branded luxury items. Nagoya at night lights up as entertainment
facilities spring to life.
The easiest way to travel around in Batam is by taxi or rent a car which
are best called from the hotel’s desk, or have a travel agency arrange
your stay and transportation in Batam. Public buses are rare.
By Ferry to Batam:
There are frequent daily ferries connecting Singapore’s Tanah Merah port
with Batam as well as between Johor Bahru, Malaysia, and Batam. The
journey from Singapore takes a pleasant 45 minutes.
The island of Batam has six ferry terminals, they are at Sekupang,
Waterfront City, Batam Center, Harbour Bay, Nongsapura and Telaga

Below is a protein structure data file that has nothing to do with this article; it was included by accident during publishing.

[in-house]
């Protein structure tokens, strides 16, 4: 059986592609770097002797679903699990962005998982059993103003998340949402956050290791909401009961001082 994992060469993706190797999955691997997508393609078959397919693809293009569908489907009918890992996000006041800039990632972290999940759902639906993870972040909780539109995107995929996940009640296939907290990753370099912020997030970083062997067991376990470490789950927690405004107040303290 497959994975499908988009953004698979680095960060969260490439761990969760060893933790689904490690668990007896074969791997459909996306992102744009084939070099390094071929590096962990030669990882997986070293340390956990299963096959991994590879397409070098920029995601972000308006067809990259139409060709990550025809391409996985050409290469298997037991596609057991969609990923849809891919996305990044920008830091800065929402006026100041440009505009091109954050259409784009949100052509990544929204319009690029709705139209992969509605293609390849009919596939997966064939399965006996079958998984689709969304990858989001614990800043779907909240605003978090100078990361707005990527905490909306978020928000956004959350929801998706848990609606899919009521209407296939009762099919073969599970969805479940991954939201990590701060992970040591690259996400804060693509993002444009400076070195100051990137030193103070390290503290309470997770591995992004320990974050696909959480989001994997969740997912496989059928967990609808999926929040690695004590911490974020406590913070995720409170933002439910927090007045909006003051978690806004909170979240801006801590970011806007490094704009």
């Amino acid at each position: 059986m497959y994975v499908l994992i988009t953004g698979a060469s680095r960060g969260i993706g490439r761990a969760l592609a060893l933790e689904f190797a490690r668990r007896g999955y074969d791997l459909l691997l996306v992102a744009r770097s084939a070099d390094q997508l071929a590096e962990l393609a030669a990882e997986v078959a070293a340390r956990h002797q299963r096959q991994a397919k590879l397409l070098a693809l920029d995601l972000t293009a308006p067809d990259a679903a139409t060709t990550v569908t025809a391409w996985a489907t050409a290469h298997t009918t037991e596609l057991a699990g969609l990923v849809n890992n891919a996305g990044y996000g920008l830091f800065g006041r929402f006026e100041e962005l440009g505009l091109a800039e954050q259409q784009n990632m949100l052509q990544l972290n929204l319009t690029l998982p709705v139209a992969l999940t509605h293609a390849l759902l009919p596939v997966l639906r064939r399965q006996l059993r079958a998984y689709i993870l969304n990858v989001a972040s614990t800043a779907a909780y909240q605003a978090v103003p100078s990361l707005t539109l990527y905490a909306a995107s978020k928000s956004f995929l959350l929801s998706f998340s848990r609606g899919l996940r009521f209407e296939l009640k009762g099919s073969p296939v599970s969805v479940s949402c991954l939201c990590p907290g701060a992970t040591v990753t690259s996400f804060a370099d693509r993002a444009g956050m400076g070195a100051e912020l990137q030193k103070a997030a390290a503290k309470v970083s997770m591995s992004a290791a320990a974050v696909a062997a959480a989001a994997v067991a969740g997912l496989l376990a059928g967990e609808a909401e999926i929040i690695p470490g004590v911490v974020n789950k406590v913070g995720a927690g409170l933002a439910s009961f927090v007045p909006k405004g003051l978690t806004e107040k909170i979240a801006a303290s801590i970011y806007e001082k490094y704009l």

Batam Center receives the most ferries from Singapore and Johor.
Ferries to Harbour Bay carry passengers wishing to go to Nagoya, Batam’s
business centre, while the terminals at Waterfront City and Nongsa
serve mostly tourists visiting resorts. At Sekupang are ferries that ply
between Batam and the main island of Sumatra and to the Karimun
islands. While Telaga Punggur is the terminal for ferries plying between
Batam and Tanjung Pinang on Bintan island.
Batam Fast and Penguin Ferry provide ferry services between Singapore and Batam Island.
click here for Batam Island – Singapore Ferry schedule, while Berlian
Ferries provide numerous daily ferries to Harbour Bay , formerly better
known as Batu Ampar. For information call the Harbour bay Counter at
+62 741 5100, or +65 6272 0501 at the Singapore Counter.
For Singapore side ferry departure and arrival check; www.singaporecruise.com/ferryschedule.aspx
Batam’s Hang Nadim’s international airport, located in the eastern part
of the island, receives mainly domestic flights direct from Jakarta,
Surabaya, Medan, Pekanbaru, Jambi, Palembang and Bandung.